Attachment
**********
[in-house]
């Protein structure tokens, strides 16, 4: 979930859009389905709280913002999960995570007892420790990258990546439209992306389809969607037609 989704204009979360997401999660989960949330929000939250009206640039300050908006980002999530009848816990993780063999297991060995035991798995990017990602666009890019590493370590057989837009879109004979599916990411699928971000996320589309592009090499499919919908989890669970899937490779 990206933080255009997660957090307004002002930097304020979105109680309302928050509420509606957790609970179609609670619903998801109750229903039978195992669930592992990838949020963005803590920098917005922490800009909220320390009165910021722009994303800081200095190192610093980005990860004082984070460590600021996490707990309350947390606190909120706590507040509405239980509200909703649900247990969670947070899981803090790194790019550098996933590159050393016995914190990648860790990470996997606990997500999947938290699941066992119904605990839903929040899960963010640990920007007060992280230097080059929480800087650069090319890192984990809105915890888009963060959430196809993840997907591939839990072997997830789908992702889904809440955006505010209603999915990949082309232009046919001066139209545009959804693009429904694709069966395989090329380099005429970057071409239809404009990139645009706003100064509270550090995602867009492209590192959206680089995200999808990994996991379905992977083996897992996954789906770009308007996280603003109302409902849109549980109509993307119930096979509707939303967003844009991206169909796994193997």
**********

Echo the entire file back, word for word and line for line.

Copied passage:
[in-house]
């Protein structure tokens, strides 16, 4: 979930859009389905709280913002999960995570007892420790990258990546439209992306389809969607037609 989704204009979360997401999660989960949330929000939250009206640039300050908006980002999530009848816990993780063999297991060995035991798995990017990602666009890019590493370590057989837009879109004979599916990411699928971000996320589309592009090499499919919908989890669970899937490779 990206933080255009997660957090307004002002930097304020979105109680309302928050509420509606957790609970179609609670619903998801109750229903039978195992669930592992990838949020963005803590920098917005922490800009909220320390009165910021722009994303800081200095190192610093980005990860004082984070460590600021996490707990309350947390606190909120706590507040509405239980509200909703649900247990969670947070899981803090790194790019550098996933590159050393016995914190990648860790990470996997606990997500999947938290699941066992119904605990839903929040899960963010640990920007007060992280230097080059929480800087650069090319890192984990809105915890888009963060959430196809993840997907591939839990072997997830789908992702889904809440955006505010209603999915990949082309232009046919001066139209545009959804693009429904694709069966395989090329380099005429970057071409239809404009990139645009706003100064509270550090995602867009492209590192959206680089995200999808990994996991379905992977083996897992996954789906770009308007996280603003109302409902849109549980109509993307119930096979509707939303967003844009991206169909796994193997």